So to our last day, Friday we thought to give the historic houses a miss today, and visit Padstow, a fishing village on the north coast, home of Rick Stein's Seafood Restaurant. We really enjoyed Padstow, it was set in the very pictureque Camel valley, and fishing vessels were tied up in the harbour in numbers. The shops were decent, not full of 'tat' though there were a couple that variety as can be expected. But it wasn't over-run with rubbish. There were some decent pubs and cafes, though why anyone eat's in Mr Stein's restaurent is beyond me. His cheapest main course was Cod, Chips and Mushy Peas, for which he charged £17.50 (that is around $27 to my US readers). When I told my mother this, bless her, she asked if that included bread and butter and a cup of tea. We ended up buying our usual holiday momento from Padstow, a watercolour print of the North Quay by Judith Trevorrow from The Whistlefish Gallery.

From there we travelled via the coast road to Newquay and Fistral Bay
for a brief visit, which confirmed that this had been turned into possibly the capital for British surfers. The quiet coves between Padstow and Newquay were idyllic, but were probably filled with tourists and surfers in the summer months. From Newquay we ended up at a small Elizabethan Mansion called Trerice, which was an interesting if somewhat overpriced find. Finally we travelled down to Charlestown, half a mile South of St Austell, which turned out to be a real surprise. It was only small but had an interesting harbour, and what looked to be an interestng Shipwreck Museum, it was closed by the time we arrived, but looked as if it may be worth a visit next time we are down this way. We finished the holiday with another meal at the Hewas Inn, which offered good food at good value prices, which is probably one up on Mr Stein.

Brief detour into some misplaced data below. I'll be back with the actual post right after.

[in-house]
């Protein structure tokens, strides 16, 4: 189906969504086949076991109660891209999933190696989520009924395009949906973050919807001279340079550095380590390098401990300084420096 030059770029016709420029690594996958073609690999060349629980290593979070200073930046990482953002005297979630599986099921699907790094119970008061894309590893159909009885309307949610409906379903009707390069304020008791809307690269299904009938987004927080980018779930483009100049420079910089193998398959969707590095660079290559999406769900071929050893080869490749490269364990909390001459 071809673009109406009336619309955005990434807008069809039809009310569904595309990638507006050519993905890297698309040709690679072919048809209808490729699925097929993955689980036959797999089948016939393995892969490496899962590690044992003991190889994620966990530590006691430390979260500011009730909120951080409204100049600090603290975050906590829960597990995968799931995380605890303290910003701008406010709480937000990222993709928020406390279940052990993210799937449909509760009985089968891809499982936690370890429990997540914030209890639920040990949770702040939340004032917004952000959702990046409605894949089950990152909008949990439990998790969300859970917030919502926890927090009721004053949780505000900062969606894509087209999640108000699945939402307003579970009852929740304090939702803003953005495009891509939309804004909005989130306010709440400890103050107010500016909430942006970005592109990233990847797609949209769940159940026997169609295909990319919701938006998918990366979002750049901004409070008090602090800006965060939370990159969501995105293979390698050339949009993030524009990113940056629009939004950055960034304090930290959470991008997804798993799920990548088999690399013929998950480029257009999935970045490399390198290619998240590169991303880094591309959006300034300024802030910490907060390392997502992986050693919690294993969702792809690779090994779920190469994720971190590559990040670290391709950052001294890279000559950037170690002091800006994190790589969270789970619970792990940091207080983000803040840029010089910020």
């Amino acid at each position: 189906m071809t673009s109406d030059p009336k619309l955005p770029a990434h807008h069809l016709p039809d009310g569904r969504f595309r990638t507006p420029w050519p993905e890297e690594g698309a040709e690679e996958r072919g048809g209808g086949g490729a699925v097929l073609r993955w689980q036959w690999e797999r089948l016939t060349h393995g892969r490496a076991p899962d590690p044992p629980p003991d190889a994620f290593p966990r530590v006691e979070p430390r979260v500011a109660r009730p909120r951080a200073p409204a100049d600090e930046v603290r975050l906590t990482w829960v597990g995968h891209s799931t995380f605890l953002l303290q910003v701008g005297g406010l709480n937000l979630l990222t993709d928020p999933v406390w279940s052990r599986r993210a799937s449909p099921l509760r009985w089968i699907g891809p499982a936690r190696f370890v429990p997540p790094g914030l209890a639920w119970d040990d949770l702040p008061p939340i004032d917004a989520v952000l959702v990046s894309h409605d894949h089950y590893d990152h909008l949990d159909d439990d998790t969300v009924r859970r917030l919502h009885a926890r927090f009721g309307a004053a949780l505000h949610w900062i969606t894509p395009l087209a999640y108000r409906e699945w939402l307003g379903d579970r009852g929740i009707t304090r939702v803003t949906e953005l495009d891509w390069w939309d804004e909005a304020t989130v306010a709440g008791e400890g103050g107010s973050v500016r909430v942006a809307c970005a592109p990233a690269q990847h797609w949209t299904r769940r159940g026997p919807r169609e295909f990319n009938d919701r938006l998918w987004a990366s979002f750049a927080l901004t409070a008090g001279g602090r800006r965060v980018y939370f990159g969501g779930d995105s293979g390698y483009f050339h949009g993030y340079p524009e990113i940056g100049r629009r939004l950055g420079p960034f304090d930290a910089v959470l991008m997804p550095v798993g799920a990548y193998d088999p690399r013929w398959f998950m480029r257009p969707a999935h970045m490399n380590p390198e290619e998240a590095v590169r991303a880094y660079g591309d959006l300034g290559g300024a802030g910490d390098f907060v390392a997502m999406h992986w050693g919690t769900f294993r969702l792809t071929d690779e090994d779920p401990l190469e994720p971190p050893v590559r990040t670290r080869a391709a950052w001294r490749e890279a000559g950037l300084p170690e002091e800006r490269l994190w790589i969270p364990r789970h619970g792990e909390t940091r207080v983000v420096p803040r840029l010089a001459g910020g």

The journey home was uneventful, though we stopped off at Chedder Gorge to break the journey a little, and to show Pauline my former stamping grounds, in the days that I indulged in the oft considered mad pastime of caving in the Mendips.

The holiday and this megablog has nudged me with a few thoughts for future rants, which I may indulge in, in the days to come. In case you are wondering about the number of NT properties that we visited during our stay, we are members of the National Trust and being a tight Yorkshireman, I fully intended to get full use out of my subscription.